I think a lot of enterpreneurs waste a lot of time and money, because they don’t understand really what an MVP is – a Minimum Viable Product. The keyword here is viable, not minimum. It’s viable. It needs to have enough fundamental functionality so early adopters can use it for its intended purpose. So, it’s not something that’s thrown out there to see what they’re going to say. It’s something that is viable but it’s minimally developed. Then the developers can add features. The entrepreneur can add features requested or pivot to meet the client needs. So, it’s getting something out there in the hands of the actual clients who are going to pay for it. Basically, you want feedback from real users. But the product does need to be functional regarding its original purpose, not incomplete.
So, there’s a fine line between too little and too much.
Exactly, that’s why the customer discovery is so important. The entrepreneur needs to discern between what the customer needs and what the customer wants. A lot of times, customers will tell you, “Here is what I need.” When you really look at it, they don’t really need that. They just want it. The entrepreneur can waste a lot of time doing things that really aren’t necessary. But if you launch with an MVP, that meets their needs, you can always add these things. You see how many customers want to have certain features. Then you could add those, but you need to launch with that MVP. I’ve seen a lot of startups that spend way too much time in development, because they react to every suggestion from potential customers. They don’t separate the need from the want. So, they’re cranking up, but they don’t have an MVP. They’re cranking out, because they talked to some customers. You can’t put all those features into your initial product. It’s really maybe a little difficult to discern what the difference is, between the need and the want. If they do that, they’re going to be out of money and still short of launching if they keep developing without actually getting an MVP out. Even worse, I’ve seen some developers convince entrepreneurs to add features to a product because they like it.
The developers are telling the entrepreneur, “You need to put this. You need to put that in, not the customer.” I think that’s really not good, because the developer thinks it’s cool. And the customer really hasn’t even been asked about it, but that can really waste a lot of time.
You mentioned pivots. So, when does a pivot come into play?
In lean startup terms, a pivot is a change in strategy that takes place after the product is launched. It’s not the MVP, which is the Minimum Viable Product. It’s a change after the product is launched. Even though the entrepreneur has done customer discovery, and entered the market, the product may not be living up to its expectations, or even worse just fail completely. This is not to be confused with adding a new product or adding new features to an existing product. This is a pivot, and a pivot is where the entrepreneur goes in a different direction, but tries to serve the same customers, based on the customer feedback.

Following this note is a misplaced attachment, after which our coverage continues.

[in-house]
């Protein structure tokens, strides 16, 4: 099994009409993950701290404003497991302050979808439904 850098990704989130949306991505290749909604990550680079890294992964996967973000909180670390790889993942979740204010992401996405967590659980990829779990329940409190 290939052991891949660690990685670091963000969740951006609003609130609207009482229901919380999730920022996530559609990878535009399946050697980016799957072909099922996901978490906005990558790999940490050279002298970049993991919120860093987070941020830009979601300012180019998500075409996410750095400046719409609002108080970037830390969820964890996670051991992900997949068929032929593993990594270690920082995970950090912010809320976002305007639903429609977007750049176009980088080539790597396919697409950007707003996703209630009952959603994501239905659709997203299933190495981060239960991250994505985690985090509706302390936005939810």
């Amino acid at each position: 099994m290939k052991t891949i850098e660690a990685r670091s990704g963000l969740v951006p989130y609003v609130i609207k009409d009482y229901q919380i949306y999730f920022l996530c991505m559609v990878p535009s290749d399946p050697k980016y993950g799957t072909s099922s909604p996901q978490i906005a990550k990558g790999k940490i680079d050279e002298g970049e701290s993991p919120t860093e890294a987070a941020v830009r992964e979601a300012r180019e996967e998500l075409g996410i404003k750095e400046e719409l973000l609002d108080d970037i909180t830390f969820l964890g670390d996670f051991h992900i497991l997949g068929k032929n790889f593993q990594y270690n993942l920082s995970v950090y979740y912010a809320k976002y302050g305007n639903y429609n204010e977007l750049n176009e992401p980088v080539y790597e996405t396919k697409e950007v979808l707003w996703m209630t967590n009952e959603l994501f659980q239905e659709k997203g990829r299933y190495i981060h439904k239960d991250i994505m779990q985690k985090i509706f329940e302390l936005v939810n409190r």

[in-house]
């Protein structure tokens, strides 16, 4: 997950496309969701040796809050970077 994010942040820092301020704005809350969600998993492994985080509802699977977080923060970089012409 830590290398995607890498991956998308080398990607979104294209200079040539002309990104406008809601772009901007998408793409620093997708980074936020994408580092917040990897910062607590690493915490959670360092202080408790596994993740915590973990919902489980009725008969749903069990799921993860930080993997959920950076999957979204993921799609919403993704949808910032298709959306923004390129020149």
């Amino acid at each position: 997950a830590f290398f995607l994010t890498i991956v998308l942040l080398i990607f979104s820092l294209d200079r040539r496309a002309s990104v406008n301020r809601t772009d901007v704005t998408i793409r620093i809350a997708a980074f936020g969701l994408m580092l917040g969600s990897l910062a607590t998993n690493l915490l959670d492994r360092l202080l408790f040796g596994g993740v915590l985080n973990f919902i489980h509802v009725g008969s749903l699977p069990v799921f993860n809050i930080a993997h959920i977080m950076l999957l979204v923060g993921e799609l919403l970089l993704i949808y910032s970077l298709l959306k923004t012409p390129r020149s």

One of the most famous examples by the way of a pivot is Levi Strauss, believe it or not. In 1850, he was 17 years old. He moved from New York to San Francisco with a bunch of canvas to sell to the gold rush miners as tents. The miners had no interest in tents, but Levi Strauss saw that their pants just couldn’t stand the conditions out there in the mine. So, he basically created Levi’s. Created pants out of the canvas to sell to the miners.
It depends what you’re into I guess, but I don’t think that canvas pants would be on my Christmas list.
Actually, they weren’t comfortable at all. But they were durable, and desirable. So, because the clients wanted them, the miners wanted them, he was able to sell them. But he did listeners to the customers again, another lesson. And he started making the pants out of denim. It was soft. It was more comfortable with than canvas. Once he got his start with one product. Call it a Minimum Viable product of the canvas pants, he then changed. He originally pivoted from tents into pants. Then he listened to the customers and changed his minimum viable product and added the different feature or the different material. One more feature by the way, the miners found carrying heavy tools in their pockets, tended to rip the pants at the seam. He ended up putting copper rivets on the pants to keep the seams from tearing. That’s how you see copper rivets fitting on Levi’s. Again, a few things here. He pivoted from tents to pants. Then he improved the product by listening to the customers. Then he added a feature, another feature – the copper. Obviously, a real US success story.